SISO Executive Conference Day 2: Selling Strategies & Monetizing Digital Mediums

CHICAGO, IL—Tradeshow professionals attending the second day of the Society of Independent Show OrganizersExecutive Conference received a variety of tactics aimed at growing their businesses across the face-to-face and digital landscapes in 2012. Keynote speaker Dan Cole, an EXPO magazine columnist and senior vice president of sales and business development for International CES, started off the day that was focused on sales strategies by providing the audience with tactics for delivering results.

While the fundamental aspects of selling remain the same, Cole told the attendees, the various approaches available to individuals remain new.

SEE ALSO: SISO Executive Conference Day 1: The Art of Tradeshow Negotiations

“Customer service is more important than ever,” said Cole. “You absolutely want a good attitude toward customers. You can’t just smile and dial anymore, you have to be a different sales person and have a different approach.”
 
In order to capture a different approach, Cole suggested following 11 foundational rules:

  • 1. Sales success can be achieved with the right attitude, effort and accountability.
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  • 2. The sales approach must be “forever new.”
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  • 3. Individuals must be held accountable by being judged on metrics, like results from social media, media coverage, sales generation and total spend.
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  • 4. The onus must be on the seller and not the exhibitor.
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  • 5. Recognize that activity is not king, and that sometimes effort is simply not enough if results are not being produced.
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  • 6. Sales people are consultants that need to foster competition and provide industry expertise.
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  • 7. Hire the right individuals to sell—those with humble and go get em’ attitudes, and individuals that understand real world business problems and propose solutions, are essential to a team.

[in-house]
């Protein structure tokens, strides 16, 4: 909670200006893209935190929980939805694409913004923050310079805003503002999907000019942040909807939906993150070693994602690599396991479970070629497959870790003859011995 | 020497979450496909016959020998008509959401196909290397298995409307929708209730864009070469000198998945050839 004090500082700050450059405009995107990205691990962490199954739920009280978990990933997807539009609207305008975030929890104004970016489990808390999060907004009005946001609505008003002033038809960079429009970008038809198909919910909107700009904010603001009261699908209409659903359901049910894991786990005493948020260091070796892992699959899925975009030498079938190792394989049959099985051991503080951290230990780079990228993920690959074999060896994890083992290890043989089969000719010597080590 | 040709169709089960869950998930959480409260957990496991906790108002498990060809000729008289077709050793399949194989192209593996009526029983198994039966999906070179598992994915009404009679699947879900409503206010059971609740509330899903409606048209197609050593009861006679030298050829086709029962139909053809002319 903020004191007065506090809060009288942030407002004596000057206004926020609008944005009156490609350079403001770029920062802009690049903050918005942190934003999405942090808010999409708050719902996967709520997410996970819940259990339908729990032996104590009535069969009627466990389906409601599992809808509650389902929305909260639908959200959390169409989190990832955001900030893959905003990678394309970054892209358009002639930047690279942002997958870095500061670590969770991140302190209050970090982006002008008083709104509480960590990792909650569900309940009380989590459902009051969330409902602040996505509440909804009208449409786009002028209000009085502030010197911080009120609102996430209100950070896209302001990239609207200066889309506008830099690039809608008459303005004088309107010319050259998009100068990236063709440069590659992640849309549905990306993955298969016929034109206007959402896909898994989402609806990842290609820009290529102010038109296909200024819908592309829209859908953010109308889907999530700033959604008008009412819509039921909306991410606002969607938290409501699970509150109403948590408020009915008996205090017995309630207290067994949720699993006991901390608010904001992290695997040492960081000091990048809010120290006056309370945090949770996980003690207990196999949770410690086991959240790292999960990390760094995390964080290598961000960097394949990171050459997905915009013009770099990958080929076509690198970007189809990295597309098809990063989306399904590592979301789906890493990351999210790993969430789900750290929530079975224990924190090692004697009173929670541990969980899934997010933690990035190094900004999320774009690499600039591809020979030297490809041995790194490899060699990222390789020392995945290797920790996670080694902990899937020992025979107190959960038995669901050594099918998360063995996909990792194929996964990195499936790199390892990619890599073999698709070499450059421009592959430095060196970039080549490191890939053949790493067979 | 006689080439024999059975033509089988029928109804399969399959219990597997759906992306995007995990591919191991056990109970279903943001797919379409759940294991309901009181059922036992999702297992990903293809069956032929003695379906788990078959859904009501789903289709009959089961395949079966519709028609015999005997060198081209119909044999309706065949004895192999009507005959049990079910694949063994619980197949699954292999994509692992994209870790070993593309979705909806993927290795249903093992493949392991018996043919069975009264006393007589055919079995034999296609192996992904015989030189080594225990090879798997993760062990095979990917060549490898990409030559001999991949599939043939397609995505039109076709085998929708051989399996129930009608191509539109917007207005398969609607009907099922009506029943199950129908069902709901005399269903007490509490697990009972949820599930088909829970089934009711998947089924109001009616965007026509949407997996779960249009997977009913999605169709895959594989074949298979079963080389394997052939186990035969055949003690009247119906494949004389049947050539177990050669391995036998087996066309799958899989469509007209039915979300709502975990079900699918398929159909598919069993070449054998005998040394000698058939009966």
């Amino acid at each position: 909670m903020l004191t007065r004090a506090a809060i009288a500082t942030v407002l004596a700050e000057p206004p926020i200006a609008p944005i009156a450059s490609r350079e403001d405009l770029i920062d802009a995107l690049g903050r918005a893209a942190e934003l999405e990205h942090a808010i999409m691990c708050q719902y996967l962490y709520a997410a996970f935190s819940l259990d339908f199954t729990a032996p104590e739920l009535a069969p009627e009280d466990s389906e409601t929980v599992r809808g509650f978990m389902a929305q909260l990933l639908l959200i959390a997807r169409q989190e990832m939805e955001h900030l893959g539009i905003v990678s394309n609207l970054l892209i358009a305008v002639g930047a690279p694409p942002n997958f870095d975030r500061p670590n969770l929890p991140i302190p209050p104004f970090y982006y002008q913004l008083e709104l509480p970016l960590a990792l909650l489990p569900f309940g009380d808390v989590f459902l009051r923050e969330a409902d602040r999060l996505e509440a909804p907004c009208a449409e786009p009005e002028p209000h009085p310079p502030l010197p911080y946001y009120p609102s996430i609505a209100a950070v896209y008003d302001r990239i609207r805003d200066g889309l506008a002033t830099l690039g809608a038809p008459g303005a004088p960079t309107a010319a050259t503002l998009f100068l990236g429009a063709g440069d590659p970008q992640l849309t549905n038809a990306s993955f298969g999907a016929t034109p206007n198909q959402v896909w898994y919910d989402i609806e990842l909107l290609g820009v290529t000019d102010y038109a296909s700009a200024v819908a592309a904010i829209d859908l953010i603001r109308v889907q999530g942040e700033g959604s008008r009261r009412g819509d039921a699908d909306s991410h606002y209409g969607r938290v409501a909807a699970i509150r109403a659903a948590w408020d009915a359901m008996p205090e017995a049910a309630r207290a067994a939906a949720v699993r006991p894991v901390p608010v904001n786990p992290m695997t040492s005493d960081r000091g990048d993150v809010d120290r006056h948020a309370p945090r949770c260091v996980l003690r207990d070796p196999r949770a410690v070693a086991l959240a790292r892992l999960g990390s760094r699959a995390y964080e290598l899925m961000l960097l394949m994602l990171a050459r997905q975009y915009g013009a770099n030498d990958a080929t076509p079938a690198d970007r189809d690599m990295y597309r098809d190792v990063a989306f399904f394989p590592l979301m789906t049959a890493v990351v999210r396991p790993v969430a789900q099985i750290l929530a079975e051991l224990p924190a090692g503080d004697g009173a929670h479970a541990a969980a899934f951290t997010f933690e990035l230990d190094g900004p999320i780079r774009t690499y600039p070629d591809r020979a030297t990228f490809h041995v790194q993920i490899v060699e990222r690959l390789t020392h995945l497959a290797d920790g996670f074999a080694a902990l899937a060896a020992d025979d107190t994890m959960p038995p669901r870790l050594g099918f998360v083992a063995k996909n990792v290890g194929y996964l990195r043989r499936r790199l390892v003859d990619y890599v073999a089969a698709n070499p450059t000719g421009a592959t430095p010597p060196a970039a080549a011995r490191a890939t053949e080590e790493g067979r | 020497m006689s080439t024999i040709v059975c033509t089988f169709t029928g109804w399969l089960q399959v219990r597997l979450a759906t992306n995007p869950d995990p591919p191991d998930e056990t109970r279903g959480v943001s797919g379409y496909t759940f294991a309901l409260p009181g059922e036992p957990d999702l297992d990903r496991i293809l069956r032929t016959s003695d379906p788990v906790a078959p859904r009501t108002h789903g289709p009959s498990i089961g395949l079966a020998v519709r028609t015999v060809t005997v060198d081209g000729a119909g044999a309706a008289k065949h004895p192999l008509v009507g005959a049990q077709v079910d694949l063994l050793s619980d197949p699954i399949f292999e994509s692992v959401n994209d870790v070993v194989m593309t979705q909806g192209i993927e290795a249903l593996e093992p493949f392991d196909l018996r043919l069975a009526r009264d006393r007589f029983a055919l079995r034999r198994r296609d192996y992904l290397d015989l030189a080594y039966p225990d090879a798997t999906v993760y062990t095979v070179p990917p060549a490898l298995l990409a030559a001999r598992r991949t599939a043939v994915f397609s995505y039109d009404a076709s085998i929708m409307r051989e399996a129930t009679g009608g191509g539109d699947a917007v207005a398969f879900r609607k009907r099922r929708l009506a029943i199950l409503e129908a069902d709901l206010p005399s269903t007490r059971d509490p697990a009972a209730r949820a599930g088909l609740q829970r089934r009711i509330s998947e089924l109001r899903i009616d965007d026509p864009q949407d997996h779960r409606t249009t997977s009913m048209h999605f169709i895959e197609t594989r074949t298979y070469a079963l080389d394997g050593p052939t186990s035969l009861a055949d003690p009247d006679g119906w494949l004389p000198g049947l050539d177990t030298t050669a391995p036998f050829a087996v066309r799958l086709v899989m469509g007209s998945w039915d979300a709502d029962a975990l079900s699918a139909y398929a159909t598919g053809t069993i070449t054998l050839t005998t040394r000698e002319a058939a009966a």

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  • 8. It is crucial to have consistent engagement by staying informed with key exhibitors and sponsors, and having a constant dialogue.
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  • 9. Recognize that sales never end—sellers cannot wait for prospects but must be active in capturing them.
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  • 10. Involve all stakeholders in the process—the marketing, operations and communications departments.
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  • 11. Educate employees to recognize that customer service is more important than ever—do not ever assume an exhibitor will just come back year after year.

“It’s not all about packed booths anymore, you must understand the customer’s problems,” Cole told the audience. “There are real world business issues, and our tradeshows can be part of the solution.”

Monetizing Digital Mediums

While Cole and several other panel speakers discussed the fundamental strategies of selling for face-to-face, Kai Hattendorf, vice president of digital business for Messe Frankfurt GmbH, discussed something new to the face-to-face market—online media monetization strategies.

“Digital creates the yearning for communication in the real world,” he told the audience. “Every time we work with the exhibitors to prepare them for the real show we can prepare them through the digital journey as well.”

Messe Frankfurt has a digital marketplace for exhibitors, ProductPilot.com—a space where the company can extend the business process for exhibitors throughout the year. According to Hattendorf, this kind of digital storefront provides a second venue for Messe Frankfurt by:

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  • • Offering exhibitors an international customer base
  • • Covering a broader industry variety
  • • Providing innovative semantic search options for exhibitors
  • • Offering a variety of content
  • • Allowing for profile based business matching


ProductPilot.com
and MesseFrankfurt.com have both helped to grow the business, together generating 5.98 million unique visitors between January and December 2011. Hattendorf projects that Messe Frankfurt will generate about $10 million this year from its digital business.

“When you talk about digital offerings, it’s important to remember customer expectations,” says Hattendorf. “People want the Web to be useful for them based on the way they define it.”

By having this digital storefront for exhibitors, Hattendorf says Messe Frankfurt has been better able to match individuals, and the company generates 150,000 visitors a month to this, as he puts it, “hardcore b-to-b website.” While this aspect of Messe Frankfurt’s overall strategy is digital, he does see a place—and value—for exhibitions.

“Tradeshows are edited versions of the marketplace, and if we edit them well, they’re very successful,” he said. “In a generic way, every tradeshow is a matchmaking tool.”
 

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